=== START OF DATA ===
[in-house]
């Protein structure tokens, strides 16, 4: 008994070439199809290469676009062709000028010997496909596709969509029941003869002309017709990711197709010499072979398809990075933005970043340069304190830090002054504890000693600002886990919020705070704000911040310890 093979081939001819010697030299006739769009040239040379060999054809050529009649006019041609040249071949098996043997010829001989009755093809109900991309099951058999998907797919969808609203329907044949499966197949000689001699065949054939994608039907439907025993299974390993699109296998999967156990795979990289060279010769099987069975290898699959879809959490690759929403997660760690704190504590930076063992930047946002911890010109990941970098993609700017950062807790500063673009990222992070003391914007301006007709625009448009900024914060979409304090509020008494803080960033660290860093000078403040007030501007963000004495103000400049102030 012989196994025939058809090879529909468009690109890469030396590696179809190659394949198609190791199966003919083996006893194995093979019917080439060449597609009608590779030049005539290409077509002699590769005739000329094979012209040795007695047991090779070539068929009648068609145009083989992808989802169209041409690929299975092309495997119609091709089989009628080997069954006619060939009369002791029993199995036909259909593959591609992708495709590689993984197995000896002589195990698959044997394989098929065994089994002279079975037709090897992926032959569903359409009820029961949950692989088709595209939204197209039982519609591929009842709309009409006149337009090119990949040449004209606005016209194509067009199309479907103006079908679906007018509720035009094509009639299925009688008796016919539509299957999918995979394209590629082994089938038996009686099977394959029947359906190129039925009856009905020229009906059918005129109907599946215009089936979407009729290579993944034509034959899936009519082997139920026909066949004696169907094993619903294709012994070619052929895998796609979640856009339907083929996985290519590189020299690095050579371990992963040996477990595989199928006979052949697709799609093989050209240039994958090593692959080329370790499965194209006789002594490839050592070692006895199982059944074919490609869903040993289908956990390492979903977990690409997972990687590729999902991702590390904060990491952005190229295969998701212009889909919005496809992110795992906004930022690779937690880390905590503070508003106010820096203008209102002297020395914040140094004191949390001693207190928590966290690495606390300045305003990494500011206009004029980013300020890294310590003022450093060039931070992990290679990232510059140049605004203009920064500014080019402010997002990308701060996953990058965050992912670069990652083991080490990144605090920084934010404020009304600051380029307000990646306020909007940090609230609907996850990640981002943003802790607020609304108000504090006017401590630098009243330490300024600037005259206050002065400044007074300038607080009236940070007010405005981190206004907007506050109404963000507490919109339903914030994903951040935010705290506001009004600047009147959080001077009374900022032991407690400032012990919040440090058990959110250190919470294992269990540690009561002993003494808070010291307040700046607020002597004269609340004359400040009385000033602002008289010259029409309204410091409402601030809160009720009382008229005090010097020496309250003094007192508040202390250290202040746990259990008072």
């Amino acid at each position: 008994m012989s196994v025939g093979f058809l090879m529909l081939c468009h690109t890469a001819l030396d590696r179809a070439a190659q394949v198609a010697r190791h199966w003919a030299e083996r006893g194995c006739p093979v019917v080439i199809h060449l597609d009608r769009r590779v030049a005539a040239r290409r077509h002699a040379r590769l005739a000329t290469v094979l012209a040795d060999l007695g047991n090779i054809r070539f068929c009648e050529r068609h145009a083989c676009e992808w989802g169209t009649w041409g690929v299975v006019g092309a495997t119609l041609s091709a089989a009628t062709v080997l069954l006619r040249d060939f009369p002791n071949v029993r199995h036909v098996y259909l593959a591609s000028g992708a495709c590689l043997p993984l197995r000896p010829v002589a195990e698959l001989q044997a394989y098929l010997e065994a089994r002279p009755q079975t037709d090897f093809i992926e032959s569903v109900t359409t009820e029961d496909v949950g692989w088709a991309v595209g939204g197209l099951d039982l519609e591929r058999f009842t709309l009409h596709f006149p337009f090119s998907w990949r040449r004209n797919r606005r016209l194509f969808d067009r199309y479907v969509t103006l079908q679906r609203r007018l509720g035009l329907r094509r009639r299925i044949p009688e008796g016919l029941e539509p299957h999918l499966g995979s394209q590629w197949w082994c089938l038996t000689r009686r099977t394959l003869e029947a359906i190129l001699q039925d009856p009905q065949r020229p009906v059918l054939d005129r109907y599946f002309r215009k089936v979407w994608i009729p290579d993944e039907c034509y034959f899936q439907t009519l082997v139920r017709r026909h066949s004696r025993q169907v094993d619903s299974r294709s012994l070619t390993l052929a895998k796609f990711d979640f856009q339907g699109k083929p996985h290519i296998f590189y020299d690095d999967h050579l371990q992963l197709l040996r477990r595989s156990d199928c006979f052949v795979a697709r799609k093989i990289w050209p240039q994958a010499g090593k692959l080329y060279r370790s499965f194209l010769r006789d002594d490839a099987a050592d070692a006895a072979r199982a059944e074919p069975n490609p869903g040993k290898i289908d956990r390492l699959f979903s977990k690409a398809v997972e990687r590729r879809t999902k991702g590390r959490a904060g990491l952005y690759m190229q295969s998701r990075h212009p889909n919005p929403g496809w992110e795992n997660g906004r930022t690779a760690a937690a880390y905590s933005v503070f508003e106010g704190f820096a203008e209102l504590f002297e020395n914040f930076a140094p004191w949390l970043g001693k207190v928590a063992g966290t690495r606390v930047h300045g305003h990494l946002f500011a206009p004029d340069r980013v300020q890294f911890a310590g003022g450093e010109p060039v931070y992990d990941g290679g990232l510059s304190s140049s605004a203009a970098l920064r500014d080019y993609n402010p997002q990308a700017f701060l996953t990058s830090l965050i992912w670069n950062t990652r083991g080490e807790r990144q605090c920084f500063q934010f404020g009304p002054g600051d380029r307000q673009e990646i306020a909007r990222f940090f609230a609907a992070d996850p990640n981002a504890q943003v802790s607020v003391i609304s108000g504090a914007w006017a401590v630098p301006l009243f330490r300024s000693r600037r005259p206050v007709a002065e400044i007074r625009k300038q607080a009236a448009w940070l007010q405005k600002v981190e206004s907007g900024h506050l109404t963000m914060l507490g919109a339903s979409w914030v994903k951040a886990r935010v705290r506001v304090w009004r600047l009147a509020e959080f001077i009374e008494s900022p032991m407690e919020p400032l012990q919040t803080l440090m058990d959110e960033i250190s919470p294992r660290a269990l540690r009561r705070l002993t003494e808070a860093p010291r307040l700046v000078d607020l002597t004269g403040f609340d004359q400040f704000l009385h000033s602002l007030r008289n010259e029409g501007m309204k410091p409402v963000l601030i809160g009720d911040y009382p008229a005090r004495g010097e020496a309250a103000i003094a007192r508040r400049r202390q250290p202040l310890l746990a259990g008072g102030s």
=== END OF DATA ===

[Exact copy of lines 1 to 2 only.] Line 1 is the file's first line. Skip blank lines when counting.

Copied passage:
[in-house]
């Protein structure tokens, strides 16, 4: 008994070439199809290469676009062709000028010997496909596709969509029941003869002309017709990711197709010499072979398809990075933005970043340069304190830090002054504890000693600002886990919020705070704000911040310890 093979081939001819010697030299006739769009040239040379060999054809050529009649006019041609040249071949098996043997010829001989009755093809109900991309099951058999998907797919969808609203329907044949499966197949000689001699065949054939994608039907439907025993299974390993699109296998999967156990795979990289060279010769099987069975290898699959879809959490690759929403997660760690704190504590930076063992930047946002911890010109990941970098993609700017950062807790500063673009990222992070003391914007301006007709625009448009900024914060979409304090509020008494803080960033660290860093000078403040007030501007963000004495103000400049102030 012989196994025939058809090879529909468009690109890469030396590696179809190659394949198609190791199966003919083996006893194995093979019917080439060449597609009608590779030049005539290409077509002699590769005739000329094979012209040795007695047991090779070539068929009648068609145009083989992808989802169209041409690929299975092309495997119609091709089989009628080997069954006619060939009369002791029993199995036909259909593959591609992708495709590689993984197995000896002589195990698959044997394989098929065994089994002279079975037709090897992926032959569903359409009820029961949950692989088709595209939204197209039982519609591929009842709309009409006149337009090119990949040449004209606005016209194509067009199309479907103006079908679906007018509720035009094509009639299925009688008796016919539509299957999918995979394209590629082994089938038996009686099977394959029947359906190129039925009856009905020229009906059918005129109907599946215009089936979407009729290579993944034509034959899936009519082997139920026909066949004696169907094993619903294709012994070619052929895998796609979640856009339907083929996985290519590189020299690095050579371990992963040996477990595989199928006979052949697709799609093989050209240039994958090593692959080329370790499965194209006789002594490839050592070692006895199982059944074919490609869903040993289908956990390492979903977990690409997972990687590729999902991702590390904060990491952005190229295969998701212009889909919005496809992110795992906004930022690779937690880390905590503070508003106010820096203008209102002297020395914040140094004191949390001693207190928590966290690495606390300045305003990494500011206009004029980013300020890294310590003022450093060039931070992990290679990232510059140049605004203009920064500014080019402010997002990308701060996953990058965050992912670069990652083991080490990144605090920084934010404020009304600051380029307000990646306020909007940090609230609907996850990640981002943003802790607020609304108000504090006017401590630098009243330490300024600037005259206050002065400044007074300038607080009236940070007010405005981190206004907007506050109404963000507490919109339903914030994903951040935010705290506001009004600047009147959080001077009374900022032991407690400032012990919040440090058990959110250190919470294992269990540690009561002993003494808070010291307040700046607020002597004269609340004359400040009385000033602002008289010259029409309204410091409402601030809160009720009382008229005090010097020496309250003094007192508040202390250290202040746990259990008072």